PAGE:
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What details do we know about the Indigenous population?

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Indigenous people make up 3% of the population in Australia [1]. NSW has the largest Indigenous population and the NT has the highest proportion of Indigenous people.

How many Aboriginal and Torres Strait Islander people are there?

Based on information from the 2011 Census, the ABS estimates that there were 669,736 Indigenous people living in Australia in 2011 [1]. NSW had the largest number of Indigenous people, and the NT had the highest percentage of Indigenous people. Indigenous people made up 3.0% of the total Australian population. For more details on the Indigenous population in each state and territory see the table below.

Table 1: Estimated Indigenous population, by jurisdiction, Australia, 30 June 2011
JurisdictionIndigenous population (number)Proportion of Australian Indigenous population (%)Proportion of jurisdiction population (%)
Source: ABS, 2012 [1]
  1. Preliminary estimates are subject to revision; population projections are expected to be finalised by 2014
  2. Australian population includes Jervis Bay Territory, the Cocos (Keeling) Islands, and Christmas Island
  3. Proportions of jurisdiction population have used total population figures estimated from demographic information for June 2011
NSW 208,364 31.1 2.9
Vic 47,327 7.1 0.9
Qld 188,892 28.2 4.2
WA 88,277 13.2 3.8
SA 37,392 5.6 2.3
Tas 24,155 3.6 4.7
ACT 6,167 0.9 1.7
NT 68,901 10.3 29.8
Australia 669,736 100.0 3.

In 2011, 90% of Indigenous people identified as Aboriginal, 6% identified as Torres Strait Islanders, and 4% identified as both Aboriginal and Torres Strait Islander [2].

In 2011, around one-third of Indigenous people lived in major cities [2].

The number of Indigenous people counted in the 2011 Census was much higher than the number counted in the 2006 Census [3]. This could be explained by a number of factors:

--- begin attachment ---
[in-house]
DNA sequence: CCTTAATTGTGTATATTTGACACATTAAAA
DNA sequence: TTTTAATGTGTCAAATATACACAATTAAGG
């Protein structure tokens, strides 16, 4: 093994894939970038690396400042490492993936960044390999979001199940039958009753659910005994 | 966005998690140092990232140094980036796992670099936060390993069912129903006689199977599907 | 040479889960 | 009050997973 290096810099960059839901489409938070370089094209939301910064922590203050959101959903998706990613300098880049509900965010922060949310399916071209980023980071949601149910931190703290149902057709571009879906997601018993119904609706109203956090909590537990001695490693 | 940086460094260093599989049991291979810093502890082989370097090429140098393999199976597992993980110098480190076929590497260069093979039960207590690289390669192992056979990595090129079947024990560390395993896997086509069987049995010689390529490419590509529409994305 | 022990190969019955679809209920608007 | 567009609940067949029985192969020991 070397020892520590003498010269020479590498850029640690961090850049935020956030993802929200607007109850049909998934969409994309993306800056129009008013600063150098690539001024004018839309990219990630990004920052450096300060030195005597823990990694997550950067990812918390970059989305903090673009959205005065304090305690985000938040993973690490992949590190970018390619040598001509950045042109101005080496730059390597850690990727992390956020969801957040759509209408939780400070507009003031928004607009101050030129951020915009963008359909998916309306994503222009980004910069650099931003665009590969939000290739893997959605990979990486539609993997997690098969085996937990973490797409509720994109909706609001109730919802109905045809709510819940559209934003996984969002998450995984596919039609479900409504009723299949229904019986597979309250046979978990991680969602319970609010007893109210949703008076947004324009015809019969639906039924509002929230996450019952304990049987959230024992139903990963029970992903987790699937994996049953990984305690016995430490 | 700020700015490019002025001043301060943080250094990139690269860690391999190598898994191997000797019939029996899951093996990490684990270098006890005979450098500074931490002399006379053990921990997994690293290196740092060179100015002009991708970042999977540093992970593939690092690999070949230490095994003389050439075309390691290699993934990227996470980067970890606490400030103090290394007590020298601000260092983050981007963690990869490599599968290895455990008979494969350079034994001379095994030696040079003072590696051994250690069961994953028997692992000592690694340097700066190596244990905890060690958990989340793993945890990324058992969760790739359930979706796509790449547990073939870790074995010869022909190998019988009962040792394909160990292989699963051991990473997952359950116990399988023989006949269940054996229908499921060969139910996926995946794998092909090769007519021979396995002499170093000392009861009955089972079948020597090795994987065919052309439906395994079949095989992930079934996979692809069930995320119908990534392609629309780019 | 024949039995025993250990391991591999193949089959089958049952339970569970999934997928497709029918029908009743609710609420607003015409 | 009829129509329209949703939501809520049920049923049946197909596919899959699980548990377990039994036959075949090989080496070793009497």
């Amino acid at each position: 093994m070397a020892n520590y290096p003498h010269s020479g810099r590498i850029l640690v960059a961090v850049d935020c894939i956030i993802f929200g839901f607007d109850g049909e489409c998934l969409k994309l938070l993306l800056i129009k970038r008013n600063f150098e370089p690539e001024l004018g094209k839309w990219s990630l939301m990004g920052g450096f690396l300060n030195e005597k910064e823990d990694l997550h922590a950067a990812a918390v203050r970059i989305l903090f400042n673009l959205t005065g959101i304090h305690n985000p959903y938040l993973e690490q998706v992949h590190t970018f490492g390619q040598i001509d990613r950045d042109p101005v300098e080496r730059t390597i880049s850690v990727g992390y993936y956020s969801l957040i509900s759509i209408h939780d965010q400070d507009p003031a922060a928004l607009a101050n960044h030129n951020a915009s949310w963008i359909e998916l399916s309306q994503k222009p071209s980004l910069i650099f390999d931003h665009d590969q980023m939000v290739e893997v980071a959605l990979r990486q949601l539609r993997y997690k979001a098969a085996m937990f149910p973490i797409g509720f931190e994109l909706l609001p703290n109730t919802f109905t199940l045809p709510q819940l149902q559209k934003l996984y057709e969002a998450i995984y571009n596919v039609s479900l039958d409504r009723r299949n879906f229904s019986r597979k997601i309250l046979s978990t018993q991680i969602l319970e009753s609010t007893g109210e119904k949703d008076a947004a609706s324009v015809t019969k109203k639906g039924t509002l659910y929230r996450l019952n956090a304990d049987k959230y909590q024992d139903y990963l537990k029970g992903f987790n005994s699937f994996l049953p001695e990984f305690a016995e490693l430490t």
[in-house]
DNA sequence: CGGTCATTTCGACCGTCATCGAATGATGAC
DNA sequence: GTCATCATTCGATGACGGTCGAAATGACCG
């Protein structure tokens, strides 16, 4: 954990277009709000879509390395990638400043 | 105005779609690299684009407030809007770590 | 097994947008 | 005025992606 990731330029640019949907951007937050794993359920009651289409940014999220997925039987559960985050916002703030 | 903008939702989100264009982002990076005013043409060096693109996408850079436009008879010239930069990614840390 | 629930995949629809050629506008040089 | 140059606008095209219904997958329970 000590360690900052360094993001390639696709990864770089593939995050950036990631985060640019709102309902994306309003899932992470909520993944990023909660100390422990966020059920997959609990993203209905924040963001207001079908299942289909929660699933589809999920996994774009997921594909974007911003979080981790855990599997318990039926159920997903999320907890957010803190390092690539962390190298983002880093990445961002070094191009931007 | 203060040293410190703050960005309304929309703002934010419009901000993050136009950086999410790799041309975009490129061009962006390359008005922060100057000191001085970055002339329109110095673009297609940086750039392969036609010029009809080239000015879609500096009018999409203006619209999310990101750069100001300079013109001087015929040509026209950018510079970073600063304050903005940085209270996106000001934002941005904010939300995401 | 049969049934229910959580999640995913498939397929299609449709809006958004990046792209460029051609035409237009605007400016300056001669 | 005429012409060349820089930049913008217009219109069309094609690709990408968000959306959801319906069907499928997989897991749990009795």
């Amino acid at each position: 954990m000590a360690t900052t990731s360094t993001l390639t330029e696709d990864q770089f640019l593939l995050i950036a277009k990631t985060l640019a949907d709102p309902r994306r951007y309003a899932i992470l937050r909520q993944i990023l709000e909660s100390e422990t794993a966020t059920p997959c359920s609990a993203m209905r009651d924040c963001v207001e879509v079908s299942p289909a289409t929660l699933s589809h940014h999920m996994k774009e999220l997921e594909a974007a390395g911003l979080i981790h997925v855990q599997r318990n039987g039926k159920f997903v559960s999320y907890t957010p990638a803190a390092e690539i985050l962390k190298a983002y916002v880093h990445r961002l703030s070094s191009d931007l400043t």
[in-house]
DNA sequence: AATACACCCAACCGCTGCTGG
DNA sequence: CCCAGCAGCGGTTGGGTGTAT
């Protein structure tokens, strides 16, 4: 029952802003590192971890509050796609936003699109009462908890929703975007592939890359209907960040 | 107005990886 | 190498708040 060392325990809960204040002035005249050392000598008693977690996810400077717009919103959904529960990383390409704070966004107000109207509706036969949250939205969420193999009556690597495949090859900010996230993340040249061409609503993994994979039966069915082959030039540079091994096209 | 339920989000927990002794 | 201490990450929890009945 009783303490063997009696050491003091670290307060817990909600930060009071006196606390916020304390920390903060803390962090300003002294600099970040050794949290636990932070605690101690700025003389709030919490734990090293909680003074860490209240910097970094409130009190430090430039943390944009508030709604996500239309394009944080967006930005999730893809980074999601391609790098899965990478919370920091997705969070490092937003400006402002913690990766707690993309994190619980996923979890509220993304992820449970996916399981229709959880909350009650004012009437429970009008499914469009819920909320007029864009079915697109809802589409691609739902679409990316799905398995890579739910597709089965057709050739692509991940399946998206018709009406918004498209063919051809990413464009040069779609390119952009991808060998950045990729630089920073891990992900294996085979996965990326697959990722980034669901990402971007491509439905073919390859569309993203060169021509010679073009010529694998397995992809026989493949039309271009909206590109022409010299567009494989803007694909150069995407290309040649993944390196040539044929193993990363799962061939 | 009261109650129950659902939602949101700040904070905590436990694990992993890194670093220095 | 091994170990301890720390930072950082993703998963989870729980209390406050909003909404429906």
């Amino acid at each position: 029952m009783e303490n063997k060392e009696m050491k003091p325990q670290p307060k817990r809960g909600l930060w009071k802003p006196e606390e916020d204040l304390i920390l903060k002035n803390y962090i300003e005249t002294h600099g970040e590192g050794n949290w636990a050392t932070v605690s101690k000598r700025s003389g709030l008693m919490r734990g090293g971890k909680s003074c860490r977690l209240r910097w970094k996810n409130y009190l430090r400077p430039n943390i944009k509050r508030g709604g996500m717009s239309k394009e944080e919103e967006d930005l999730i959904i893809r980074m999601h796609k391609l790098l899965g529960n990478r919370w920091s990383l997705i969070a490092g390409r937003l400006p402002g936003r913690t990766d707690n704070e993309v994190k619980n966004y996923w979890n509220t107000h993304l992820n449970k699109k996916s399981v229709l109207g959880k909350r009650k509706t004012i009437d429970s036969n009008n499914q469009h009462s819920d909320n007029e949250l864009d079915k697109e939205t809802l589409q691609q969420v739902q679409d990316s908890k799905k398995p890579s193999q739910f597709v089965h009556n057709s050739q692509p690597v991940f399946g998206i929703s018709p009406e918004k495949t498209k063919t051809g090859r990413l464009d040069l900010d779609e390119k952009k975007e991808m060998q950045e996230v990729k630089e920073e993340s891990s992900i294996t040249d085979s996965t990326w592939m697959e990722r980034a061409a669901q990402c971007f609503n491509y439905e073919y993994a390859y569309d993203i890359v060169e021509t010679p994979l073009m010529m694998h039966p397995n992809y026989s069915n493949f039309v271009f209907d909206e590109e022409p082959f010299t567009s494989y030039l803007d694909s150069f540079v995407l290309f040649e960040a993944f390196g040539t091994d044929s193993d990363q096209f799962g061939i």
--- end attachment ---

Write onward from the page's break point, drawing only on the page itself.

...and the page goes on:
What do we know about the age of the Indigenous population?

The Indigenous population is much younger overall than the non-Indigenous population [1]. In 2011, more than one-third of Indigenous people were aged less than 15 years, compared with one-fifth of non-Indigenous people [4][5]. Almost 4% of Indigenous people were aged 65 years or over, compared with 14% of non-Indigenous people. Figure 1 shows a comparison of the age profiles of the Indigenous and non-Indigenous populations.

The Figure below is called a population pyramid and reflects these differences. The bars show the percentage of the total population that falls within each age group. The 75+ years bars appear out of proportion to the other bars because they represent all the people aged 75 years or more. The general shapes of the Indigenous and the non-Indigenous pyramids differ. The Indigenous pyramid is wide is at the bottom (younger age groups) and tapers off at the top (older age groups). The non-Indigenous pyramid has a more even spread of ages through the population.

Figure 1: Population pyramid of Indigenous and non-Indigenous populations, 2012

Population pyramid of indigenous and non-indigenous populations, 2011

Source: ABS, 2012 [1]


  1. Australian Bureau of Statistics (2012) Australian demographic statistics, March quarter 2012. Canberra: Australian Bureau of Statistics
  2. Australian Bureau of Statistics (2012) Census of population and housing - counts of Aboriginal and Torres Strait Islander Australians, 2011. Canberra: Australian Bureau of Statistics
  3. Yap M, Biddle N (2012) Indigenous fertility and family formation: CAEPR Indigenous population project: 2011 census papers. Canberra: Centre for Aboriginal Economic Policy Research
  4. Australian Bureau of Statistics (2010) Population characteristics, Aboriginal and Torres Strait Islander Australians, 2006 (reissue). Canberra: Australian Bureau of Statistics
  5. Australian Bureau of Statistics (2009) Experimental estimates and projections, Aboriginal and Torres Strait Islander Australians 1991 to 2021. Canberra: Australian Bureau of Statistics
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